The Daily Telegraph
The PM once knew money wouldn’t cure the NHS’S ills. What changed?
Blame our unreformed health service, not the virus, if Britain goes back into lockdown this winter
Who said this? “It is all very well to treat the NHS as a religion, but it is legitimate for some of us to point out that… it is letting down its adherents very badly.” That was Boris Johnson, speaking in the House of Commons, in April 2002. A few hours earlier, Gordon Brown had delivered a Budget in which he raised National Insurance contributions to pay for a record increase in funding for healthcare.
Mr Johnson went on: “It is wrong of the Chancellor to set his face against the experience of other countries that have a far better record of healthcare provision, a far better life expectancy, and a far better record of dealing with cancer and coronary heart disease.
“Those countries do so not just because they spend more money on health but because they do not rely exclusively on a top-down monopolistic health service of the kind that we have in this country. The Chancellor has decided that there is only one model for healthcare in this country – the NHS model – and he has decided that it is unimprovable except through the addition of more taxpayers’ money and platoons of auditors to swell the ranks of the administrators.”
As far as I know, Mr Johnson was compos mentis at the time, he was 38 years old so his mental faculties were fully developed, and he had the added virtue of being correct in his analysis. Yet, here he is reaching for the same wrong approach that he so eloquently denounced nearly 20 years ago. More pertinently, he is doing so in precisely the same circumstances, in response to the near collapse of the NHS in the teeth of an epidemic. Memories are short. We easily forget that we have been here before if not quite in the same circumstances.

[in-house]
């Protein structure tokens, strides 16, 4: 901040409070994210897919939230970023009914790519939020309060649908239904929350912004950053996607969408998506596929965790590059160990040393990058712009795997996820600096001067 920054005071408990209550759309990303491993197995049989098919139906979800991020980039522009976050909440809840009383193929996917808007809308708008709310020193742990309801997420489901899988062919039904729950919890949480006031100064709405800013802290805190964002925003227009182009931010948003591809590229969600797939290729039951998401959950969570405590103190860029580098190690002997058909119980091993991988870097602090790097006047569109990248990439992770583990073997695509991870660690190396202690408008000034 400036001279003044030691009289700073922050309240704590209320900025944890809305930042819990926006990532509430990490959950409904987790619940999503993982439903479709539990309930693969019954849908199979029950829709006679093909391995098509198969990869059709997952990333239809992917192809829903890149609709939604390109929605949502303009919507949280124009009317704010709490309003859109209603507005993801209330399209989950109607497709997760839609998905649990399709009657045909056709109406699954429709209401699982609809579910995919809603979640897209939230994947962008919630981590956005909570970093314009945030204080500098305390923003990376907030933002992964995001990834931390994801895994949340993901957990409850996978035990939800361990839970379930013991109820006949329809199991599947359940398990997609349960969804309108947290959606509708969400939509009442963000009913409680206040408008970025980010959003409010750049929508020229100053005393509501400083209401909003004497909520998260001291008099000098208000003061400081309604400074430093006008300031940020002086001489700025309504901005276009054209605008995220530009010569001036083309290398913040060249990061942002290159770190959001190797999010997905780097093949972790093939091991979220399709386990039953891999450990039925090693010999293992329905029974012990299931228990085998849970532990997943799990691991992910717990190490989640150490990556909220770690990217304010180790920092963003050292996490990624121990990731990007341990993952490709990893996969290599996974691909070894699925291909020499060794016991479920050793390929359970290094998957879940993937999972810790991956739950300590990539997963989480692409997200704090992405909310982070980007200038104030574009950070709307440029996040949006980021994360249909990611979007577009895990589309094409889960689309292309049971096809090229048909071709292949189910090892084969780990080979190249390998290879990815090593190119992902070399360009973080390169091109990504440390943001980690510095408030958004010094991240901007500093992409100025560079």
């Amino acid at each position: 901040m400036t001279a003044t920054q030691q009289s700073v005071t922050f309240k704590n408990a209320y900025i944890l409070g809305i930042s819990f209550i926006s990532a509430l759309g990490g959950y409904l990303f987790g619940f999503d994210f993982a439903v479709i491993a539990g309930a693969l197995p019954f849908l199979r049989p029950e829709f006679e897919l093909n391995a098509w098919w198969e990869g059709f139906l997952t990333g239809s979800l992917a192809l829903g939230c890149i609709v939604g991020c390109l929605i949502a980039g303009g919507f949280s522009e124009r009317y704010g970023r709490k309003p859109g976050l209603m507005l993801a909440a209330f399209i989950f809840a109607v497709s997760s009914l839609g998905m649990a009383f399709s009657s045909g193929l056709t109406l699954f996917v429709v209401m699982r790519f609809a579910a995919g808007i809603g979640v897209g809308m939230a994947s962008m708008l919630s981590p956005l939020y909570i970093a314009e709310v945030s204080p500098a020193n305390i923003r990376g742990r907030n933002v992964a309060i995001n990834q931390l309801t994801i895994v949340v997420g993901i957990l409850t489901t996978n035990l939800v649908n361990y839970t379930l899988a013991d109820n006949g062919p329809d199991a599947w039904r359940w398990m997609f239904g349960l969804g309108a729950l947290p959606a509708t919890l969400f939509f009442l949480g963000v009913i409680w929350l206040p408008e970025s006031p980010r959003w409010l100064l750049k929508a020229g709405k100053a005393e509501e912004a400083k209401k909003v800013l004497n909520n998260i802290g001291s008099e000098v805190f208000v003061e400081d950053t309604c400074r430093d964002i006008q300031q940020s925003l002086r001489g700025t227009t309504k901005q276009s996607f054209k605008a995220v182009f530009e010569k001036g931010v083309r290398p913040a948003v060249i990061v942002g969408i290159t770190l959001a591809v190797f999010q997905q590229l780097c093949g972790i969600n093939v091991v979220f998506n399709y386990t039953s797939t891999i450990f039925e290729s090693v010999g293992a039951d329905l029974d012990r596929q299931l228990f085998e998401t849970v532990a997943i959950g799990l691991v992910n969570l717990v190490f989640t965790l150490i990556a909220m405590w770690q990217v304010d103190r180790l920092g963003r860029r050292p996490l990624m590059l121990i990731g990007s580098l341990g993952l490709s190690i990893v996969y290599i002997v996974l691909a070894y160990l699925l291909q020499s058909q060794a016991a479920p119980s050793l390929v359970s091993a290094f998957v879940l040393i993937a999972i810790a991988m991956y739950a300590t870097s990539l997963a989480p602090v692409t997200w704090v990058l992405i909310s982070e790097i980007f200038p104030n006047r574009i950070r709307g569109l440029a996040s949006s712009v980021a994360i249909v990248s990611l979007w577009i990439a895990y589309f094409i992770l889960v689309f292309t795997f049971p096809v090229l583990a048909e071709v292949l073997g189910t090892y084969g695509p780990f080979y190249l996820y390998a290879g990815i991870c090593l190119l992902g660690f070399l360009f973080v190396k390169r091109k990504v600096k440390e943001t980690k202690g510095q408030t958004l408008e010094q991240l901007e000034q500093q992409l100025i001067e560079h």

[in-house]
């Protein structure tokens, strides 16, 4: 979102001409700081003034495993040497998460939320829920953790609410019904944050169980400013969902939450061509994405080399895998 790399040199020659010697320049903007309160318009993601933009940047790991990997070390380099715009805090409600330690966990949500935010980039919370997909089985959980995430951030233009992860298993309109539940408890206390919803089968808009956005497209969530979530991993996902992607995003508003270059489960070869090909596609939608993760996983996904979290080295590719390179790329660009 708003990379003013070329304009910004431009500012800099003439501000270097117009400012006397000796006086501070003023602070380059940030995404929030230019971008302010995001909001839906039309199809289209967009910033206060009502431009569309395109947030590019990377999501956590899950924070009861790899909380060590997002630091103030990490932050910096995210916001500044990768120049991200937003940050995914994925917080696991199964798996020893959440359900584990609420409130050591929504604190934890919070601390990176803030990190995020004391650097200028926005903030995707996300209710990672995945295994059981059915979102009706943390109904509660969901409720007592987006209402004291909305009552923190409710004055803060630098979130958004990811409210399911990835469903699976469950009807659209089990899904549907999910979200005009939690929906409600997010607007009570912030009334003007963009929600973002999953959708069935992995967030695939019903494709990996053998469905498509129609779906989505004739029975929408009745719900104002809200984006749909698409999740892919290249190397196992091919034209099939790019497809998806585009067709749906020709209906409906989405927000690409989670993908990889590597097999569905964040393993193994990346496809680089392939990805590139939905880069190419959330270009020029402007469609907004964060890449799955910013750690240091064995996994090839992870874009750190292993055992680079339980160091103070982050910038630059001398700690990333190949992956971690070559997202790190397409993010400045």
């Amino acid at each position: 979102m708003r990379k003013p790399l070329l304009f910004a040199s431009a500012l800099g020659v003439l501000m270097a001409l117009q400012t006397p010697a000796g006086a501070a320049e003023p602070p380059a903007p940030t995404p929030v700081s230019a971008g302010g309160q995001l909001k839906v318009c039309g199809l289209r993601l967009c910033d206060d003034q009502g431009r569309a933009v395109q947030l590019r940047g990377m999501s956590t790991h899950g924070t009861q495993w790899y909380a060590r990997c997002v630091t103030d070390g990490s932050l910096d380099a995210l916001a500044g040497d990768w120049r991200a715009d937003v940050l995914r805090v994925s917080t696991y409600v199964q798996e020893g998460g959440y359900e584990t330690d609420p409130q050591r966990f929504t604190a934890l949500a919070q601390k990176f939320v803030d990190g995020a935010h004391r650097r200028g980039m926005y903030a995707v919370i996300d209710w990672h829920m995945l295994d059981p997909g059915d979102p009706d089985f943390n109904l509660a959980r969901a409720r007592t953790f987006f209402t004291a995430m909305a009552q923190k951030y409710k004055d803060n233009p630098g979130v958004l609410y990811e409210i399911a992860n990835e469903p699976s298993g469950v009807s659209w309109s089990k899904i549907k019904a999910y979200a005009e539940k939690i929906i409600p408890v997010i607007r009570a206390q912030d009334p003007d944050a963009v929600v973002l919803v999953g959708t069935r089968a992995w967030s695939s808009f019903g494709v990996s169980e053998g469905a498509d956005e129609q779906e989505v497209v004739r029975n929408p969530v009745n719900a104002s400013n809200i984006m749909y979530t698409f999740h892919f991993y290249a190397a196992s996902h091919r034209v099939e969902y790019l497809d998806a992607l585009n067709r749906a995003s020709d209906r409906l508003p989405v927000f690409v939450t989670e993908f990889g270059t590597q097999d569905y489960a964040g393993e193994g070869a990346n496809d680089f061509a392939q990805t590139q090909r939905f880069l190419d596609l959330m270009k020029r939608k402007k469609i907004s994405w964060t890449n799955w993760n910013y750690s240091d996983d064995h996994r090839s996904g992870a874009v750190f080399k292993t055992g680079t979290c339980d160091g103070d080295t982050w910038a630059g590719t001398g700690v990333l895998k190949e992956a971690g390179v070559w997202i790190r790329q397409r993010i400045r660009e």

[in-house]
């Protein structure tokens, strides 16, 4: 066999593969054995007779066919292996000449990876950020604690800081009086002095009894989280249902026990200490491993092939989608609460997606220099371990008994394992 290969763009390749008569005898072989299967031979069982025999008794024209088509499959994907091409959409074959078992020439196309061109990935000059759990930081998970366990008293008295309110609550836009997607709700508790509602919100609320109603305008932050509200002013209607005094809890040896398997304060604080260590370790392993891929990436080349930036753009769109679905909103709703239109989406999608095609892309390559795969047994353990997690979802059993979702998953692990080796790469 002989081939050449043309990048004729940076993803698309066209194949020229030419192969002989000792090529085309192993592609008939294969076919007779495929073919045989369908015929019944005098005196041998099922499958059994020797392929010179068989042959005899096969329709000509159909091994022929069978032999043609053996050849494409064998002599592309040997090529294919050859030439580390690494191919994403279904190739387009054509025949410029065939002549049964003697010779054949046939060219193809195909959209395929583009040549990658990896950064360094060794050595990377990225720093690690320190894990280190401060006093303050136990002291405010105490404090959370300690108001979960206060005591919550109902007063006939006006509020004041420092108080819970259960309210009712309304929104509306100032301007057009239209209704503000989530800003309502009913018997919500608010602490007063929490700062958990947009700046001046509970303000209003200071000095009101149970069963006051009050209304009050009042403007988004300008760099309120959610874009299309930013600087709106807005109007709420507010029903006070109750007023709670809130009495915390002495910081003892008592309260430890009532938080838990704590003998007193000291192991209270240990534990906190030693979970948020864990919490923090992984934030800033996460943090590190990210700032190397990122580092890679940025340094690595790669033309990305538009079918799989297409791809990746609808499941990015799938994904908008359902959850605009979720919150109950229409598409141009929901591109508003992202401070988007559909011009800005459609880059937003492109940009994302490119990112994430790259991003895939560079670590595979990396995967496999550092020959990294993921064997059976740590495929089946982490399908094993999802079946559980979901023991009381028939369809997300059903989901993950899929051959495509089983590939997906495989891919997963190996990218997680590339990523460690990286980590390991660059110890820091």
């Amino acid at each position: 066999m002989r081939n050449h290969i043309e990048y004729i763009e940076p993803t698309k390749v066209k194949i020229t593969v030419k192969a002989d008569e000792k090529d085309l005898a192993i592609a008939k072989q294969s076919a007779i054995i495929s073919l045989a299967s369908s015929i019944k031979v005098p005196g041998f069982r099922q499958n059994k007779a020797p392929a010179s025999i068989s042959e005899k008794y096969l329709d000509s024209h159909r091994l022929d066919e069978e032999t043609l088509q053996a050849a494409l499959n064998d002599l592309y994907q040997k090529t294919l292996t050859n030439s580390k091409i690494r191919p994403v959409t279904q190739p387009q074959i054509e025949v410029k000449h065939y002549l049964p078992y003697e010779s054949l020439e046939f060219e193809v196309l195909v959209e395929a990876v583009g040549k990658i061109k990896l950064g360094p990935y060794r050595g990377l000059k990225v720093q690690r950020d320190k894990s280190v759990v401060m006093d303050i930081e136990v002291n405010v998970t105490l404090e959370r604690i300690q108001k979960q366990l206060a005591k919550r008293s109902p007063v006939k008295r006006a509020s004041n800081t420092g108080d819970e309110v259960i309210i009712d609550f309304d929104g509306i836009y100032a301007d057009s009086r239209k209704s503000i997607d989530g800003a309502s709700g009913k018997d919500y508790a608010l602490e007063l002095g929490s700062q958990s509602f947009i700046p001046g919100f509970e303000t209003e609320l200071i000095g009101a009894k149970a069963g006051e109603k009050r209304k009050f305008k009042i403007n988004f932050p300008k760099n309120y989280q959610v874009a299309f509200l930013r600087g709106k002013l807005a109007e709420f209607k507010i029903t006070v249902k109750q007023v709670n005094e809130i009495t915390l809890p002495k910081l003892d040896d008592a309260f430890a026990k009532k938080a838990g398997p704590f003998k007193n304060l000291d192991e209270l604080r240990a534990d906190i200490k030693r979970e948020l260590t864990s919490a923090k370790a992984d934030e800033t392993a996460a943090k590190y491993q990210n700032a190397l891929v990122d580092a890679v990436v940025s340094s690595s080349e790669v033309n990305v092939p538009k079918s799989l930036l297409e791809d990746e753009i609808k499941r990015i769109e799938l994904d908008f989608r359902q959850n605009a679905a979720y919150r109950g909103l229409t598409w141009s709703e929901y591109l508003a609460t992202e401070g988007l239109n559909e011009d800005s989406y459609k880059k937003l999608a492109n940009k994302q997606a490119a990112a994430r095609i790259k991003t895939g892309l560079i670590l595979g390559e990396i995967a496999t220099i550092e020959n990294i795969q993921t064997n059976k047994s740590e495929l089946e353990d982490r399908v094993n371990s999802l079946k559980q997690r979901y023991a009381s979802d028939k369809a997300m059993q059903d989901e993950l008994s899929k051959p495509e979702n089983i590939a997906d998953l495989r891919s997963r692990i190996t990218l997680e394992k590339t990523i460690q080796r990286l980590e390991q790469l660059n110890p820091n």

In January 2000, the country was hit by a serious flu outbreak that overwhelmed hospitals and triggered a political crisis for Tony Blair’s Labour government, which had made a great deal of its commitment to the NHS during the 1997 election campaign.
Less than three years later, here was health secretary Alan Milburn making an emergency statement to MPS to explain why patients were being left overnight on trolleys and all of London’s intensive care beds were full.
The number of cases of flu had quadrupled over Christmas, Mr Milburn said. “Emergency admissions to hospitals have increased as a result: there have been more than 200,000 in the past three weeks alone, and there has been an increase of almost 30 per cent in the past two months. The evidence that we are receiving from hospitals is that the patients who are being admitted are more ill than normal and are staying longer than normal. Many hospitals that had planned to start surgery have decided to delay until the immediate emergency pressures subside.”
All this sounds horribly familiar, though no one during the subsequent exchanges proposed shutting down the country in order to arrest the spread of flu. A few days later, Tony Blair was interviewed by David Frost in what became known as “the world’s most expensive breakfast”. To avoid a repeat of the crisis, he promised to bring health spending up to the European average by 2006 through annual cash increases of around 5 per cent in real terms each year. It was this pledge that Mr Brown was honouring in the Budget announcement that Mr Johnson denounced.